Just what the military-industrial-intelligence complex needs, a huge new program that will put it in space. From Franklin C. “Chuck” Spinney at theamericanconservative.com:
Trump’s new missile defense plan will be a bonanza for political patronage in Washington, and a huge fail for peace.
President Donald Trump’s plan to escalate efforts in Ballistic Missile Defense (BDM), including the introduction of space-based weapons, should not be viewed in isolation.
It comes on top of the Defense Department’s plan to execute an across-the-board modernization of all our nuclear strike forces. It comes on top of the expansion of NATO under three presidents, despite earlier promises (here and here) to the contrary. It comes on top of the unilateral decision by President George W. Bush to withdraw from the Anti-Ballistic Missile Treaty in June 2002, on top of Trump’s threat to withdraw from the Intermediate-Range Nuclear Forces Treaty, and on top of Trump’s publication of a more aggressive Nuclear Posture Review. To argue that such a massive effort is directed at deterring Iran or North Korea is ludicrous. Russia and China know who these programs and policies are aimed at.
Viewed through the lens of the precautionary principle, any sensible strategic planner in Russia and China would have no choice but to see these efforts as being a consistent, integrated plan to harden the U.S. nuclear shield while sharpening the U.S. nuclear sword.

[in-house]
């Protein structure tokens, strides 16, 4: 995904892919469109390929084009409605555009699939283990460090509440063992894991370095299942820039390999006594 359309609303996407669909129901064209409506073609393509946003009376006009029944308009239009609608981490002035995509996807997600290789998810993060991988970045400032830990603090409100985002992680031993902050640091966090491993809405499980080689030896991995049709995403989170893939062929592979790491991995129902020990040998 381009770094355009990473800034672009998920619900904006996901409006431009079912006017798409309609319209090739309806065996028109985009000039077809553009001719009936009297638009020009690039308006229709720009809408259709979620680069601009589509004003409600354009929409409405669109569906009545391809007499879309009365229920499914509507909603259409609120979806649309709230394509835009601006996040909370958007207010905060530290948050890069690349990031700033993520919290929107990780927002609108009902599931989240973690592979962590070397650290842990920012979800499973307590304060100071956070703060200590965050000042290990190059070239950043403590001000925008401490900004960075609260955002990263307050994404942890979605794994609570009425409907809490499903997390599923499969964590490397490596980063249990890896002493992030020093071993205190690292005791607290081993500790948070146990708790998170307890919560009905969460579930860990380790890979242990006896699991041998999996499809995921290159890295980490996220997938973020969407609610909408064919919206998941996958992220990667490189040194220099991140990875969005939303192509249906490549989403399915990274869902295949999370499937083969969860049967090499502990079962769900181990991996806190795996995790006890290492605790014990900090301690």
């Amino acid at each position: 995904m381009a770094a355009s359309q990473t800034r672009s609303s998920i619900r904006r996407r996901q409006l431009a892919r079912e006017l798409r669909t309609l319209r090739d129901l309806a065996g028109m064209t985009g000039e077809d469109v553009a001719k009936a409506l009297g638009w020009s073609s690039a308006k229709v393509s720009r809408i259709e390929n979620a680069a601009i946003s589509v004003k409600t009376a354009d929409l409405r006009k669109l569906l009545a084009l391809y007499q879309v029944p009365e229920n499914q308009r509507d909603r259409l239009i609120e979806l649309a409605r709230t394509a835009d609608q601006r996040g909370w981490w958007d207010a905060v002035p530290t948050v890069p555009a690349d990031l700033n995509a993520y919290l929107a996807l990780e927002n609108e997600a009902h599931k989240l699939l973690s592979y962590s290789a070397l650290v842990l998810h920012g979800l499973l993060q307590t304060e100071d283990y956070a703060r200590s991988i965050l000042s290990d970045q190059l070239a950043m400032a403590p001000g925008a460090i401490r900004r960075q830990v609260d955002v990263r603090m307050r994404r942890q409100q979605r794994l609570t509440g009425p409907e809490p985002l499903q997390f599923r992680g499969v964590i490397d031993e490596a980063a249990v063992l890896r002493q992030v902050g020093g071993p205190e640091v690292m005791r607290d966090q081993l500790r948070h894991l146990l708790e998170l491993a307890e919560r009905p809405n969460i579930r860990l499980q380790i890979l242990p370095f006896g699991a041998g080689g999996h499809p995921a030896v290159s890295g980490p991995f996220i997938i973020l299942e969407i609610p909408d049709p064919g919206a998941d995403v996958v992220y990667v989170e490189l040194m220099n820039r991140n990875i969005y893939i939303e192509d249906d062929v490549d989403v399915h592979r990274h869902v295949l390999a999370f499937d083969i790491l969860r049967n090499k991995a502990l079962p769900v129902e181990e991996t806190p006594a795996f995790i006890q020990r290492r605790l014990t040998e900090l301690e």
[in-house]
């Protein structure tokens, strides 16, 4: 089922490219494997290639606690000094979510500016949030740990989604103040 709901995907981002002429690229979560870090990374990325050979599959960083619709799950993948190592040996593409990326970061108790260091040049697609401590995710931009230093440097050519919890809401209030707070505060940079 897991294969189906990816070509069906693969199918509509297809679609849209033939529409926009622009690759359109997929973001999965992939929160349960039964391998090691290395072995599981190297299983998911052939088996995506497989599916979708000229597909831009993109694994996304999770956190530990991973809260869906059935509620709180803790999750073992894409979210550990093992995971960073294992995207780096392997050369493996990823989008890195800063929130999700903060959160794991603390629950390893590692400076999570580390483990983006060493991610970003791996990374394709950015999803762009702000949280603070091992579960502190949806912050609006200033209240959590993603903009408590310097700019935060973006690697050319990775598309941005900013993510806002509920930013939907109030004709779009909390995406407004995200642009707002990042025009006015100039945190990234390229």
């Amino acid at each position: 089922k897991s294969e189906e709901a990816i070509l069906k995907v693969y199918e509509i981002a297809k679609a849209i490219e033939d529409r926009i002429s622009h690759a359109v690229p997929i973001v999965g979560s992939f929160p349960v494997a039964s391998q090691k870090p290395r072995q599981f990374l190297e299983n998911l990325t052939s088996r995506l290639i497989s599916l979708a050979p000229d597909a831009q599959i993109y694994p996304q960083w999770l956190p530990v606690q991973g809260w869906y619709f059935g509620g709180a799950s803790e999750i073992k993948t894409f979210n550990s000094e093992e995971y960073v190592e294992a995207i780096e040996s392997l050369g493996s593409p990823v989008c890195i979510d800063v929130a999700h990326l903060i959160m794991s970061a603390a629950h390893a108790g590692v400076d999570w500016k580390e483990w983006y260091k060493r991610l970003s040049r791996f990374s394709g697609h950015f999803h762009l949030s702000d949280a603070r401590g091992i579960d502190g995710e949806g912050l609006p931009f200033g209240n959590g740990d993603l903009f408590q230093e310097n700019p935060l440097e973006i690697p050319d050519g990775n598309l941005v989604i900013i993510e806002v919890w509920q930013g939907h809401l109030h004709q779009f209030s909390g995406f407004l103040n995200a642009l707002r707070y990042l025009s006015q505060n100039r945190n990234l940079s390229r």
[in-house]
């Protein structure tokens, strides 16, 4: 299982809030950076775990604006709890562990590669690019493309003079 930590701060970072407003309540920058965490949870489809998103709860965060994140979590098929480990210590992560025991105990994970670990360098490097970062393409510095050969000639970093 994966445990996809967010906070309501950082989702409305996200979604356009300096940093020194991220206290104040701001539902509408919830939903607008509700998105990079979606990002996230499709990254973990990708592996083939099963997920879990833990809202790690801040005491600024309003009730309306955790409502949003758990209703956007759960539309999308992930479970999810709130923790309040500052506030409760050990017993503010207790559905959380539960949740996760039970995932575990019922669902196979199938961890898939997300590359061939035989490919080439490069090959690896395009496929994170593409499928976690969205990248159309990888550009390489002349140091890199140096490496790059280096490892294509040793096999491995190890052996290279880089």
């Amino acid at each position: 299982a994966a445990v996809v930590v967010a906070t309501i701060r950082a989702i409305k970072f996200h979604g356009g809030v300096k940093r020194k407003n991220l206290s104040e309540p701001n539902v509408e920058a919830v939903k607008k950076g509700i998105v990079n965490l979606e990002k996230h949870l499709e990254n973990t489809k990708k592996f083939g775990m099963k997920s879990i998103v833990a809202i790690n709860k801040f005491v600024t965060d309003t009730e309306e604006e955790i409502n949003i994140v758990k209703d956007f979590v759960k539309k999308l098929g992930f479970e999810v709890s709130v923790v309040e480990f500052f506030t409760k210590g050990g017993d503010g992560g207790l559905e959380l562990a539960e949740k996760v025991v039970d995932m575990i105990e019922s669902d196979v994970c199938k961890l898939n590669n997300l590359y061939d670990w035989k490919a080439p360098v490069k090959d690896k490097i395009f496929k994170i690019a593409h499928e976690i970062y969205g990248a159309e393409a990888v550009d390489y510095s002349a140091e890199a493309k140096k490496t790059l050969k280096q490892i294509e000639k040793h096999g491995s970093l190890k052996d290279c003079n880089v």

Consider that the makeup of the offensive modernization program—i.e., the nuclear sword—includes: 1) increased precision guidance; 2) improved command and control systems; 3) dial-a-yield warheads on nuclear gravity bombs; 4) new families of nuclear warheads for ballistic and cruise missiles; 5) new ICBMs; 6) new air launched cruise missiles; 7) new bombers; 8) new missile-launching submarines; 9) modernized SLBMs; 10) new sea-launched cruise missiles; and 11) new space-based C4ISR systems with the possibility of ASAT capabilities. Taking all of this into account, it is quite obvious that Russian and Chinese war planners will have no choice but to assume the worse about U.S. intentions. Russian and Chinese planners will be forced to assume that Washington is returning to the thoroughly discredited 1970s-era nuclear war-fighting theory of graduated nuclear escalation via the use of a series limited nuclear options, punctuated perhaps by diplomatic signaling. Application of the precautionary principle by Russian and Chinese nuclear war planners would force them to conclude that the U.S. believes it can fight and win a nuclear war regardless of any U.S. protestations about its sword-shield modernization plan being a defensive application of deterrence theory.